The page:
I have this friend. She’s great. We’re really close. I tell her everything – I tell her about my coworkers, my dreams, my family, my embarrassing moments – everything. She shares with me also. Like how the other day she told me she was moving and needed some help. I’m not too sure who she found to do it, because I was too busy to help. My friend and I also spend a lot of time together. A few months back she threw a party and I came. She did a TON of work planning. I just don’t have time like that. I think all that work caught up to her a few weeks ago when she got too sick to run her errands. Oh well, though. That’s life, isn’t it? But, anyway, we’re the best of friends. I love her sooooo much.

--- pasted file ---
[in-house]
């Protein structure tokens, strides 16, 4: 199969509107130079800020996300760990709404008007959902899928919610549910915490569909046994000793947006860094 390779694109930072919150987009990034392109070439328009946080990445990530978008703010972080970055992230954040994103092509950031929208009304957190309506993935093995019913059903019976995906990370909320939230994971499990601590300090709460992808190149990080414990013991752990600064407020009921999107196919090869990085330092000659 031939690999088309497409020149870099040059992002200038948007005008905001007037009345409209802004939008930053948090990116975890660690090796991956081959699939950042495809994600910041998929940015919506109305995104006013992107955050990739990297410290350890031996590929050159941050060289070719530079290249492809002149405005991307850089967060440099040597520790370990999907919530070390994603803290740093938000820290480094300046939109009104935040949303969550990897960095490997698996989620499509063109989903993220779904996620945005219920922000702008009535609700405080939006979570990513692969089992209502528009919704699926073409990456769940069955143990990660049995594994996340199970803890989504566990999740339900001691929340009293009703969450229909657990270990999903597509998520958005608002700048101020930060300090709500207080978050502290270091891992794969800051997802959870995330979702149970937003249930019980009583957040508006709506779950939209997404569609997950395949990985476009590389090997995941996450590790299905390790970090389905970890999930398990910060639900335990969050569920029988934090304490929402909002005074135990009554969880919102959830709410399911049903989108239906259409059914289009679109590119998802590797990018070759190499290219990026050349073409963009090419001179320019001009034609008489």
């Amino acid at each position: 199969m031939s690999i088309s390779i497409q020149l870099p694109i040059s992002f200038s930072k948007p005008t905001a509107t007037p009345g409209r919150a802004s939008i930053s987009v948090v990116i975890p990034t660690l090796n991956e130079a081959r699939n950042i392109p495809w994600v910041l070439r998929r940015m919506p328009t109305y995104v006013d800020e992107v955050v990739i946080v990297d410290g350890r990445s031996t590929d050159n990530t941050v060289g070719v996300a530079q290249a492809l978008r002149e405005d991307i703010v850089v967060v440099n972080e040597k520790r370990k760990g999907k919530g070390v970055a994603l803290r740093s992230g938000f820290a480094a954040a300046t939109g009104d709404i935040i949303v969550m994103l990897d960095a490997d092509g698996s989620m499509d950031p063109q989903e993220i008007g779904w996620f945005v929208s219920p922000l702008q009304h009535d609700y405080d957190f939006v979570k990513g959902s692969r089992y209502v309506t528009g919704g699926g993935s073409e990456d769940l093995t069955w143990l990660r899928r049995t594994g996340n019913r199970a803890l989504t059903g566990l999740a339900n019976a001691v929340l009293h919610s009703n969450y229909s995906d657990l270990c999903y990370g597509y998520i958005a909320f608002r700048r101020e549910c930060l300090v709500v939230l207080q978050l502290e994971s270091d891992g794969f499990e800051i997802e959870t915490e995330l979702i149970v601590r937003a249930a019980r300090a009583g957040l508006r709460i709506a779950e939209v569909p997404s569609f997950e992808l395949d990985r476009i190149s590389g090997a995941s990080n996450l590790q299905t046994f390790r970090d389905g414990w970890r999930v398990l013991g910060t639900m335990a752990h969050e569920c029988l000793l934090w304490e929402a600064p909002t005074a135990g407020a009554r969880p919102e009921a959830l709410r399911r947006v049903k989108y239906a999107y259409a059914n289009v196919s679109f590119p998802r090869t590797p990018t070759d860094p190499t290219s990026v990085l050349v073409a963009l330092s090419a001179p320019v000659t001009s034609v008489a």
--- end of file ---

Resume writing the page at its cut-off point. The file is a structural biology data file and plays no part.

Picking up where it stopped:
Speaking of errands, the Israelites’ to-do list has just filled up – and will remain that way for a few weeks! That’s because all hands were on deck in order to build the tabernacle. After months of talking and planning and perfecting the details, it was time to get started. Bezalel and Oholiab were the men in charge of this overwhelming task, but they weren’t the only ones working. Men, women and children stepped in to work. Night by night, the Israelites slept well, wiped out from the day’s labor. Day by day, they bent to their tasks again, and slowly, the tabernacle took shape.
The Treasures Within:
No One Left Behind